He explained that every natural pigment comprised angular particles, which acted as prisms when touched by light. Interestingly, painting the Tomato Farmer was his entry point for examining the devastating evictions occurring near his home. Delving deeper into the painting evoked even more interesting angles, demonstrating the intense interaction between art and solutions to social concerns.
Boedi Widjaja, also organized by Yavuz, delved deep into the psyche and the feeling of yearning in an installation comprised of 28 Indonesian male headdress pieces (peci) in the form of a flower arrangement.
Modified into pinhole cameras a corresponding number of paper negative prints of press images of Indonesia’s first president Sukarno speaking at various occasions, accompanied the headdresses.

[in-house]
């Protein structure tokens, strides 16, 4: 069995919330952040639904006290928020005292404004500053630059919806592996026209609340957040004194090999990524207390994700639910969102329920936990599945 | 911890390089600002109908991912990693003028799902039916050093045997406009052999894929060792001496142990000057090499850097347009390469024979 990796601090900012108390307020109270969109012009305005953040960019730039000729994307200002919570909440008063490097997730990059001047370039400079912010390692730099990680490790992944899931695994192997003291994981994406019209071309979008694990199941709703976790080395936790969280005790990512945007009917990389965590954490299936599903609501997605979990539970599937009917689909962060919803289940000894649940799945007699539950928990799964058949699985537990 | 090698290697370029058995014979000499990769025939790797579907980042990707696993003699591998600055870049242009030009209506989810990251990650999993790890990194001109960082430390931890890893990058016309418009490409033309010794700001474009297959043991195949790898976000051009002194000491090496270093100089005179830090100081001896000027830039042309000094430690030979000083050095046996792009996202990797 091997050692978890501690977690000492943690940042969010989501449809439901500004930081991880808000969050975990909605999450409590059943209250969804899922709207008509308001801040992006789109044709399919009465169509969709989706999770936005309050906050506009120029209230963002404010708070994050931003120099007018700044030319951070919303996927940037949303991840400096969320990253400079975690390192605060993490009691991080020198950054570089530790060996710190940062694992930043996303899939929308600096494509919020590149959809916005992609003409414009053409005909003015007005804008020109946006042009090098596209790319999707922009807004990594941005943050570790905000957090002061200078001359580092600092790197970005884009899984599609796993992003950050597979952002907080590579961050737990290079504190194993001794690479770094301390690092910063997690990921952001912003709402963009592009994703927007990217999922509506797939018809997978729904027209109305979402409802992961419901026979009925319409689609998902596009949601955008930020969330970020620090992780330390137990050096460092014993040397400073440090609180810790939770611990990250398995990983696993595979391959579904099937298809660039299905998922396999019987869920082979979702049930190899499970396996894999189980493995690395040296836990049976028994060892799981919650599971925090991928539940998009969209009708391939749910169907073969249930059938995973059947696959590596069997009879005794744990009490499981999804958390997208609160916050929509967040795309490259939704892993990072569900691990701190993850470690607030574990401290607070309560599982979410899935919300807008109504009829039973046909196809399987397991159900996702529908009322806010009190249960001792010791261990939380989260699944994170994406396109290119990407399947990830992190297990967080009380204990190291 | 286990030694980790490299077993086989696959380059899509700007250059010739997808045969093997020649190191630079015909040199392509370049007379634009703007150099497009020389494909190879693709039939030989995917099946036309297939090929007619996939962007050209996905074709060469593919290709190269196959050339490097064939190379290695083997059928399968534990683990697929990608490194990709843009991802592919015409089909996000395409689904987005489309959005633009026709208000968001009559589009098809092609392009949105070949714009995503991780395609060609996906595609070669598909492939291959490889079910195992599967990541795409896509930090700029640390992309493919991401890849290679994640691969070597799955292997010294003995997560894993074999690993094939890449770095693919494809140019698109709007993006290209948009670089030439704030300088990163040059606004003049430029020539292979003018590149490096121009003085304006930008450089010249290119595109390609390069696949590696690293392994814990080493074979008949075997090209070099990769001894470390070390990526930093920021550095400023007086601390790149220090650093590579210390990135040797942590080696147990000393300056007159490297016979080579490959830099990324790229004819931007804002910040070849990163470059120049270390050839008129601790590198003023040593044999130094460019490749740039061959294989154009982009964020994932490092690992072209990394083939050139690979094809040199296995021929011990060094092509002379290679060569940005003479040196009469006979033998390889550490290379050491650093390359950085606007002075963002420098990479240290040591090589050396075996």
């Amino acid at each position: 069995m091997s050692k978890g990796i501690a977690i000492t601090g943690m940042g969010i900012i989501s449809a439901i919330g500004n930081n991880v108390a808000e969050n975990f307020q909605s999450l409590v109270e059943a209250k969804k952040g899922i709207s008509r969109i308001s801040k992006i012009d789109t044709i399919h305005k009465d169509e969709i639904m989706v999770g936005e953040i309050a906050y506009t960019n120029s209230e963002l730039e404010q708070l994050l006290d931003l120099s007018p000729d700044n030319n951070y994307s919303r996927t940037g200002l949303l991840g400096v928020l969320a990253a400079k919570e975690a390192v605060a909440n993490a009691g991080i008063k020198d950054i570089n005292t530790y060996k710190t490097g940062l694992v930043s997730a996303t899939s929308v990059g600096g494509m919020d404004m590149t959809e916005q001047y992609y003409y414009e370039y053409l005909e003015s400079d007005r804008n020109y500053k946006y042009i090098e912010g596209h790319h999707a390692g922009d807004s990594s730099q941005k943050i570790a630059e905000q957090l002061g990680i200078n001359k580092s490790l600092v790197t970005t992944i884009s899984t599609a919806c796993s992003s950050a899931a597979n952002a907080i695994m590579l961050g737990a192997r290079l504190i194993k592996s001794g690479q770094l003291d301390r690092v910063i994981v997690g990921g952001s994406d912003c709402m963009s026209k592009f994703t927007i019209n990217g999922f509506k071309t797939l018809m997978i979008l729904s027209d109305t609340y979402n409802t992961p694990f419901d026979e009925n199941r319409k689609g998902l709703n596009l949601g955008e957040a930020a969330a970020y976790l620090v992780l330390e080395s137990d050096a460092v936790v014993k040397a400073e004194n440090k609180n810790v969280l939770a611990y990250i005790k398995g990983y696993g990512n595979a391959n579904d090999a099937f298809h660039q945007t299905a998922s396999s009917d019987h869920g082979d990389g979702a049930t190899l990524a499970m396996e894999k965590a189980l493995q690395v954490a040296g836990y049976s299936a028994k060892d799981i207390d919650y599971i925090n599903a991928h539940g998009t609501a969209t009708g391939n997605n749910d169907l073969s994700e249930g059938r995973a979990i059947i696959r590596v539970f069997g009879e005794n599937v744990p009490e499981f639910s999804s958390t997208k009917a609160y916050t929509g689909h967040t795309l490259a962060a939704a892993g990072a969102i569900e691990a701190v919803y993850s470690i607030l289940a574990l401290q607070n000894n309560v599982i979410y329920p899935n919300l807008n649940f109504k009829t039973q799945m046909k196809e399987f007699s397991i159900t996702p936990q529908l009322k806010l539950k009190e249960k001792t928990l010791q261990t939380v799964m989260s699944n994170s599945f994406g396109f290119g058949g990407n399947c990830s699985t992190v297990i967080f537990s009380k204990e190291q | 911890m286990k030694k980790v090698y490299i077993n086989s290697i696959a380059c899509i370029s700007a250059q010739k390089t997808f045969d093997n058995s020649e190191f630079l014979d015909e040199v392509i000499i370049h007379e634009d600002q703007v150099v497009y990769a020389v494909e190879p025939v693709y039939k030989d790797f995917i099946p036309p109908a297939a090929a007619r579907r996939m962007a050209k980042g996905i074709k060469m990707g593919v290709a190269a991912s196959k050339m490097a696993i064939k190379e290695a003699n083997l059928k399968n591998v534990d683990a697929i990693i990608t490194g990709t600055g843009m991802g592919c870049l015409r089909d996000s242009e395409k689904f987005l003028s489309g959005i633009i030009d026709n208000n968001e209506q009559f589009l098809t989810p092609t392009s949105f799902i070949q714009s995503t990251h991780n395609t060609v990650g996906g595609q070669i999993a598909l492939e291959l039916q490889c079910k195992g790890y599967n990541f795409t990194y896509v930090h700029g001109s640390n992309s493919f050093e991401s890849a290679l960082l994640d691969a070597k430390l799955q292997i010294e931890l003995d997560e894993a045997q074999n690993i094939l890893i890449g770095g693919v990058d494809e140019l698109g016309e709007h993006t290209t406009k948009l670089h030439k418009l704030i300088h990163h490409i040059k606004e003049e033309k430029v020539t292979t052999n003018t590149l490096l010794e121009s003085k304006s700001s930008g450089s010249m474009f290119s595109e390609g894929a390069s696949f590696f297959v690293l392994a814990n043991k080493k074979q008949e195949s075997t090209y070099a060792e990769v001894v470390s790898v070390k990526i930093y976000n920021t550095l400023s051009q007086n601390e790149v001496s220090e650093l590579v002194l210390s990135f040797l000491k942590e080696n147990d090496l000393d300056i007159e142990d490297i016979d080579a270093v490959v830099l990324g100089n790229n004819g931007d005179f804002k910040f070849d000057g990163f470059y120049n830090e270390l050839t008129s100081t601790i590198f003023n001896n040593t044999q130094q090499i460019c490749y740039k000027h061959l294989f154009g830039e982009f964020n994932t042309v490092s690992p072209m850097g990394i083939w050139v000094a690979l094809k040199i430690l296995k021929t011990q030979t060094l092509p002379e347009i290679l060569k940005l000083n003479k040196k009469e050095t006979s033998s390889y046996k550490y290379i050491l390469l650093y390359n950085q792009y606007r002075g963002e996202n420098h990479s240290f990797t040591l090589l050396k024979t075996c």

“Sukarno spoke of the peci as an emblem for Indonesian national identity — an identity I wasn’t able to tangibly grasp while growing up in Singapore,” Boedi said.
Other highlights of the fair included Gatot Pujiarto’s huge wall “tapestry” titled Strength in Fragility for Pearl Lam Galleries; Laila Azra’s Menuju Satu(Heading to one) for Element gallery; Antoe Budiono’s hyper realistic works for Art Xchange Gallery; Cucu Ruchiat’s comical figures for Zola Zulu gallery in which he captured a hint of Botero and Richard Winkler and a host of young artists at Vivi YipArtroo.
Euphoria Budaya by I Nyoman Arisana (JP/Carla Bianpoen)
The Creative Economy Agency (Bekraf) sponsored booth excelled with 45 creations from Indonesian artists below 33 years of age. They were selected by renowned curators Rifky Goro Effendy and Asmudjo Jono Irianto to showcase their works — many for the first time — in the public space.
From oil, acrylic and water color paintings to ceramics, aluminum, three dimensional works, textiles and combinations of painting accompanied by soundscapes and musical scores the works managed to give representation to the artists’ thoughts on today’s culture and issues. While the artists’ may need further professional assistance to reach their peaks, they may be the next generation to shine.